We’re trying something new. In order to foster more community and make this site a little more interactive, we’re presenting TOP FIVE posts, where theatre artists tell us about the TOP FIVE shows they’ve been a part of. If you’d like to submit your TOP FIVE, send us an email (ictheatreblog AT gmail.com).
Today we get to read about John Harper’s TOP FIVE. His list includes productions spanning more than 20 years. You can read more about John at the end of the post. If you remember any of these shows, feel free to leave a comment and share your memories.
5) Homesickness by Glenn Blumstein. University of Iowa, 1985.
This play was by Glenn Blumstein, arguably one of the best writers ever to grace the UI Playwrights Workshop. A small group of boys are at a summer camp, with a counselor who is a bitter, sadistic Viet-Nam veteran who takes out his anger and frustration on the campers. At the age of 43, I played a 12 y/o mentally challenged epileptic boy, who was the prime target of the counselor. A number of my colleagues say it was my best work ever on stage. Many rehearsals consisted of climbing trees, playing on swings and jungle gyms, and engaging in the kind of bratty behavior typical of pre-adolescents. The humor was very dark, and my character was in a state of terror through most of the play. My friend and 20 y/o student Greg Neagle, who was 5’6”, 110 lbs, and could pass for a 12 y/o, played my twin brother. The show is also memorable as the last University production ever mounted in the studio theatre space in Old Armory before it was torn down and replaced by a massive addition to the UI theatre building.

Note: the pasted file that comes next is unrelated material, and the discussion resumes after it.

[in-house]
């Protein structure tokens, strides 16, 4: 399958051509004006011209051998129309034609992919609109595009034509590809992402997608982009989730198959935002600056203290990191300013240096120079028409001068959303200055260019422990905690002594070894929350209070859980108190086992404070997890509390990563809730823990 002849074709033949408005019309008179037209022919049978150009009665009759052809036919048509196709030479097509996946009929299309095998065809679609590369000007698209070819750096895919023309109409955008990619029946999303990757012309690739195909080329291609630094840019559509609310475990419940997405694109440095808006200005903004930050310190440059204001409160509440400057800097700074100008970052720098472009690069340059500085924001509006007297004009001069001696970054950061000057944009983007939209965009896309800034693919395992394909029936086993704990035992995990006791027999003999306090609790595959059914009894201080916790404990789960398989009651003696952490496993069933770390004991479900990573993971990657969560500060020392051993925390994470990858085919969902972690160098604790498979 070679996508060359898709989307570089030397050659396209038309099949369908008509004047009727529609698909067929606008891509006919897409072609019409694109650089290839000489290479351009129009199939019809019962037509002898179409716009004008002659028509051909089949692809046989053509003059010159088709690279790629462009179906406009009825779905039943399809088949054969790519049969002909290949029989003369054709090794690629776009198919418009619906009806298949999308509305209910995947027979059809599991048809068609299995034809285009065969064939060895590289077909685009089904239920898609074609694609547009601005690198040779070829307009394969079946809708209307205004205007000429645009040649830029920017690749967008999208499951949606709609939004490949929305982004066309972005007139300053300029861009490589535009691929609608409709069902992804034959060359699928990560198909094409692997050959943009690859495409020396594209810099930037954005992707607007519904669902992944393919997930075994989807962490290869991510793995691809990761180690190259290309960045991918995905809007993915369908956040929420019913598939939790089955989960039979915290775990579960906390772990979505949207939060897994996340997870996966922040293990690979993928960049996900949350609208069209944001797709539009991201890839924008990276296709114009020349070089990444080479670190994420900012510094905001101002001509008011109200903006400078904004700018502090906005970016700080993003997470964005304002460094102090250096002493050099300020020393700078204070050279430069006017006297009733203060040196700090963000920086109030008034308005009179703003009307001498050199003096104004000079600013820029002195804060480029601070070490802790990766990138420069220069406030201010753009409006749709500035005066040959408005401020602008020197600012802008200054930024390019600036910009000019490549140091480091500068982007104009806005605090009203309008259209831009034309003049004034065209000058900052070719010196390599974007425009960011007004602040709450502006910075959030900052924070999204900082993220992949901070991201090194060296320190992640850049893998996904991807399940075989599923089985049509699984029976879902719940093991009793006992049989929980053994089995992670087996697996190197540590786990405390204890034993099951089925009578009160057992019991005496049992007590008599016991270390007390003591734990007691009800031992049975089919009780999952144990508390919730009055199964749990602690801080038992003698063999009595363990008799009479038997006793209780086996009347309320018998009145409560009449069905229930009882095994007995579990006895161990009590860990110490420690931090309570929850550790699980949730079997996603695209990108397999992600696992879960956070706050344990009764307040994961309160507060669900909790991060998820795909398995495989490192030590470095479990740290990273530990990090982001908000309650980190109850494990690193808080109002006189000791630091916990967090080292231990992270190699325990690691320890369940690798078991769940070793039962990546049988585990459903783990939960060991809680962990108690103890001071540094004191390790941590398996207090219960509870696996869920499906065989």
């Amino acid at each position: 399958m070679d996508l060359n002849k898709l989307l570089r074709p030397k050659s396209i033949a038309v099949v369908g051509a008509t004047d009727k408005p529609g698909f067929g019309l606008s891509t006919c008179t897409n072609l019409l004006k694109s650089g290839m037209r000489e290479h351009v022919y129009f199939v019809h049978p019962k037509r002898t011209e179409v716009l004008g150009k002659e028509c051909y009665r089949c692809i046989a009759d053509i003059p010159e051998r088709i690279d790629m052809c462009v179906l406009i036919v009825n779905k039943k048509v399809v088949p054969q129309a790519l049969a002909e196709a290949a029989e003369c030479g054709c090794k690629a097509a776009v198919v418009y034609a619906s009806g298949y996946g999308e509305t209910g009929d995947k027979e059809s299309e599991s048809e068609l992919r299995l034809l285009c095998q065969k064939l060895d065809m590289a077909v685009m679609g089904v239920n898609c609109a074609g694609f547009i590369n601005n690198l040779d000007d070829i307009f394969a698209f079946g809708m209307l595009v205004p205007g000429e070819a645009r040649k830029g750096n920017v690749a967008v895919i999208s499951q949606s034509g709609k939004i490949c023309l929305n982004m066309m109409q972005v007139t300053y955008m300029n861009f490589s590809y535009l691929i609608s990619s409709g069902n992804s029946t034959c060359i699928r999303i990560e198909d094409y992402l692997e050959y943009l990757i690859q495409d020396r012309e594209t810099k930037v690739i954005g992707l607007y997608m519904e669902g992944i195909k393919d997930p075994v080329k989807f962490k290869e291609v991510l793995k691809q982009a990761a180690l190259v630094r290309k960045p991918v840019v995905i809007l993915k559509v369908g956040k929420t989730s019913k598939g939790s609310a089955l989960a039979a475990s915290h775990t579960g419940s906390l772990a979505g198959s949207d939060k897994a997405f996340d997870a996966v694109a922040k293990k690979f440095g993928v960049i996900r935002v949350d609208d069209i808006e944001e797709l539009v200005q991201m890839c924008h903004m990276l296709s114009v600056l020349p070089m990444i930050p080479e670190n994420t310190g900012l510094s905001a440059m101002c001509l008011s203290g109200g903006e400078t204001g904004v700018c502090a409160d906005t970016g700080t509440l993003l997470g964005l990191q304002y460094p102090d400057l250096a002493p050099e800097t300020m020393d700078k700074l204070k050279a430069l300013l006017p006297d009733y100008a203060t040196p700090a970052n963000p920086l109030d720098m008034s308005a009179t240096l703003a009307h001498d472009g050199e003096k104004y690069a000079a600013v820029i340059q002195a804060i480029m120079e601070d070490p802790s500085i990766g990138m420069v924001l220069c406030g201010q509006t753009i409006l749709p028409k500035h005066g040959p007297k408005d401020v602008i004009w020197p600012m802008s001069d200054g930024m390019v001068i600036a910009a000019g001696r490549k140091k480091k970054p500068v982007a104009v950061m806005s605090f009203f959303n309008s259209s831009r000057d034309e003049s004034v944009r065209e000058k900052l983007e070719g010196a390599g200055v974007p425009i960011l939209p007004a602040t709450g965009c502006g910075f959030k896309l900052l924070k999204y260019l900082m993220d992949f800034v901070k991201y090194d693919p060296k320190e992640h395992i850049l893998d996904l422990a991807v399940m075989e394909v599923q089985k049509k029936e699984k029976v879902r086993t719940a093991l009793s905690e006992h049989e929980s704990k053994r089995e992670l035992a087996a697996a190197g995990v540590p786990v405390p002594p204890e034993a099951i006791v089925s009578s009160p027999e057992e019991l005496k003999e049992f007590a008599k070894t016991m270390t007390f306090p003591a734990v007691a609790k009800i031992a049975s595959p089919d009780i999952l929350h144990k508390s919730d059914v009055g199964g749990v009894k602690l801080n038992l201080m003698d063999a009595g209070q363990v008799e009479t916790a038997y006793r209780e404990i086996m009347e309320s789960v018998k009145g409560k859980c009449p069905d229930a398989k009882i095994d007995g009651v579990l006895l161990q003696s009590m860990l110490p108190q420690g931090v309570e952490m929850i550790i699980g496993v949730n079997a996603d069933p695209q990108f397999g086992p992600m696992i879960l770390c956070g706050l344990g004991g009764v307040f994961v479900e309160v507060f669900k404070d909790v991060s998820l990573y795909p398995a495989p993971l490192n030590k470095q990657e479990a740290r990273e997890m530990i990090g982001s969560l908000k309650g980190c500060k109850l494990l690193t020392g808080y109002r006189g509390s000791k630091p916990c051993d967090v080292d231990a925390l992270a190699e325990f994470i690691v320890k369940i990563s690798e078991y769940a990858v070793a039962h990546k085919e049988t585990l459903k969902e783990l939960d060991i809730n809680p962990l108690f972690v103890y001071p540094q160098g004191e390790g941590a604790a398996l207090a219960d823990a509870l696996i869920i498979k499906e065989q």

4) Quilt: The Aids Musical. City Circle, 2000.
I directed this production for City Circle in 2000. Even though I’m a musical person, this is the only piece of musical theatre I’ve ever been compelled to take on as a director. At the time, I had lost a dozen or so friends and colleagues to AIDS, and had played a major role in bringing sections of the AIDS Quilt to Iowa City. The musical is mostly a series of vignettes which reveal aspects of the daily lives of people living with AIDS, their family members and significant others, and sometimes their care givers. The entire gamut of emotions is on display. Some scenes are hysterically funny, such as the man who insists on being buried in Marilyn Monroe’s famous white dress. Others are heart-breaking, such as the loss felt by a little girl on the death of her uncle, who speaks to her from bryond the grave. I had a dynamite cast which included Michael Stokes, Patti McTaggart, Tim Barnes, Kate Thompson, Tim Budd, and many more. The set started out as a blank wall across the back of the stage. And as each story was told, uniformed attendants hung a quilt square corresponding to that story —- until the whole, stage was awash in colors and textures and messages of love and loss and hope.
3) The Little Dog Laughed by Douglas Carter Beane. City Circle, 2009.
This was my most recent directing experience, under the aegis of City Circle but performed in the Riverside Theatre space on Gilbert St. I love story lines in which every major character is tugged in all directions by professional aspirations, personal loyalties, and suppressed desires. Here we have a Hollywood leading man, a continent away from the woman who loves him and runs his life, falling in love with a male hustler, who is partnered with a woman who’s carrying his baby. This production stands out for the brilliance and hard work of a cast led by Matthew James, Rachel Howell, and Bryant Duffy. Each of them exhausted me (in a good way) with endless one-on-one conferences, as we fleshed out every tiny detail of each character, their fears, their motivations, their underlying strengths and weaknesses. It was also noteworthy as my only directing experience with full frontal nudity and sex on stage. Since we had no access to safe and appropriate rehearsal space, we rehearsed nightly in my bedroom, which was about the same size as the set, had a large bed in the center, and entrance doors on either side. To me, the final outcome was absolutely electric!
2) The Suicide by Nikolai Erdman. University of Iowa, 1986.